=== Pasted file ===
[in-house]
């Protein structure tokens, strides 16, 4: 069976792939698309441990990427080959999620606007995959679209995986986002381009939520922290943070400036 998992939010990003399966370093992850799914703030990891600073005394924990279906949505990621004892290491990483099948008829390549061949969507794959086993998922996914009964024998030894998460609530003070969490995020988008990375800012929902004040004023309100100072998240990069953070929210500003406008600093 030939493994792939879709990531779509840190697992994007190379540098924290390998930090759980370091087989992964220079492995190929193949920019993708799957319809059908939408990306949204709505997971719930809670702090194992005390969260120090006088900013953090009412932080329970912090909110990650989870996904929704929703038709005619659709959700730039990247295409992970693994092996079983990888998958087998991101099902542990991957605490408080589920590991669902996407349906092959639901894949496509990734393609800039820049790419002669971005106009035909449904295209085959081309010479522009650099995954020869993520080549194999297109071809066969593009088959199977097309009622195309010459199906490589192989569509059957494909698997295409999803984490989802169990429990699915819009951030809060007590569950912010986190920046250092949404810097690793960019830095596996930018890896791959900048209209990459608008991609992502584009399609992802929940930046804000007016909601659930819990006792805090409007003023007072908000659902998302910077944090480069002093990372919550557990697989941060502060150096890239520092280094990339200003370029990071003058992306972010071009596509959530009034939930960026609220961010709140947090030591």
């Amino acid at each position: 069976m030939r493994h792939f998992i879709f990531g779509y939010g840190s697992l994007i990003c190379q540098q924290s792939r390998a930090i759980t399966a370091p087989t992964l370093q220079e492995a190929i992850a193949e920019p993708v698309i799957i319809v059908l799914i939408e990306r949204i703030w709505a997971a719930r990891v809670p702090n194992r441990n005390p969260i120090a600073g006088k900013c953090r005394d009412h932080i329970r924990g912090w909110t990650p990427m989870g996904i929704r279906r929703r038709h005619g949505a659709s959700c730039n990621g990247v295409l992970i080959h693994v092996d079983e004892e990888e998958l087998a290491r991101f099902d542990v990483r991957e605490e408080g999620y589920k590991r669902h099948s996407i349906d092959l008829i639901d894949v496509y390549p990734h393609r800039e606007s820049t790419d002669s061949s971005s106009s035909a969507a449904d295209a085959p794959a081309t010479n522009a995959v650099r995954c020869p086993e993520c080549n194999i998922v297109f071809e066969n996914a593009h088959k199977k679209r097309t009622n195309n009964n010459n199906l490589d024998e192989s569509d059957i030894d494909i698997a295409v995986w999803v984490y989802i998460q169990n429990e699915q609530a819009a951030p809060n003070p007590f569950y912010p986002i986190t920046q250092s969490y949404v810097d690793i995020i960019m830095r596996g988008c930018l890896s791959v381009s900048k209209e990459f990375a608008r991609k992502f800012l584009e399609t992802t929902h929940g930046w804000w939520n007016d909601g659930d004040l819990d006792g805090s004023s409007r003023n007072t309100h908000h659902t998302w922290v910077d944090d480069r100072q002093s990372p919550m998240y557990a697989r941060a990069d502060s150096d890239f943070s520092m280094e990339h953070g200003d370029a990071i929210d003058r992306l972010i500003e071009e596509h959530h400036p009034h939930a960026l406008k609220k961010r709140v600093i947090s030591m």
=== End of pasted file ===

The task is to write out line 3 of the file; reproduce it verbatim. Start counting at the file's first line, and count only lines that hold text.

């Amino acid at each position: 069976m030939r493994h792939f998992i879709f990531g779509y939010g840190s697992l994007i990003c190379q540098q924290s792939r390998a930090i759980t399966a370091p087989t992964l370093q220079e492995a190929i992850a193949e920019p993708v698309i799957i319809v059908l799914i939408e990306r949204i703030w709505a997971a719930r990891v809670p702090n194992r441990n005390p969260i120090a600073g006088k900013c953090r005394d009412h932080i329970r924990g912090w909110t990650p990427m989870g996904i929704r279906r929703r038709h005619g949505a659709s959700c730039n990621g990247v295409l992970i080959h693994v092996d079983e004892e990888e998958l087998a290491r991101f099902d542990v990483r991957e605490e408080g999620y589920k590991r669902h099948s996407i349906d092959l008829i639901d894949v496509y390549p990734h393609r800039e606007s820049t790419d002669s061949s971005s106009s035909a969507a449904d295209a085959p794959a081309t010479n522009a995959v650099r995954c020869p086993e993520c080549n194999i998922v297109f071809e066969n996914a593009h088959k199977k679209r097309t009622n195309n009964n010459n199906l490589d024998e192989s569509d059957i030894d494909i698997a295409v995986w999803v984490y989802i998460q169990n429990e699915q609530a819009a951030p809060n003070p007590f569950y912010p986002i986190t920046q250092s969490y949404v810097d690793i995020i960019m830095r596996g988008c930018l890896s791959v381009s900048k209209e990459f990375a608008r991609k992502f800012l584009e399609t992802t929902h929940g930046w804000w939520n007016d909601g659930d004040l819990d006792g805090s004023s409007r003023n007072t309100h908000h659902t998302w922290v910077d944090d480069r100072q002093s990372p919550m998240y557990a697989r941060a990069d502060s150096d890239f943070s520092m280094e990339h953070g200003d370029a990071i929210d003058r992306l972010i500003e071009e596509h959530h400036p009034h939930a960026l406008k609220k961010r709140v600093i947090s030591m």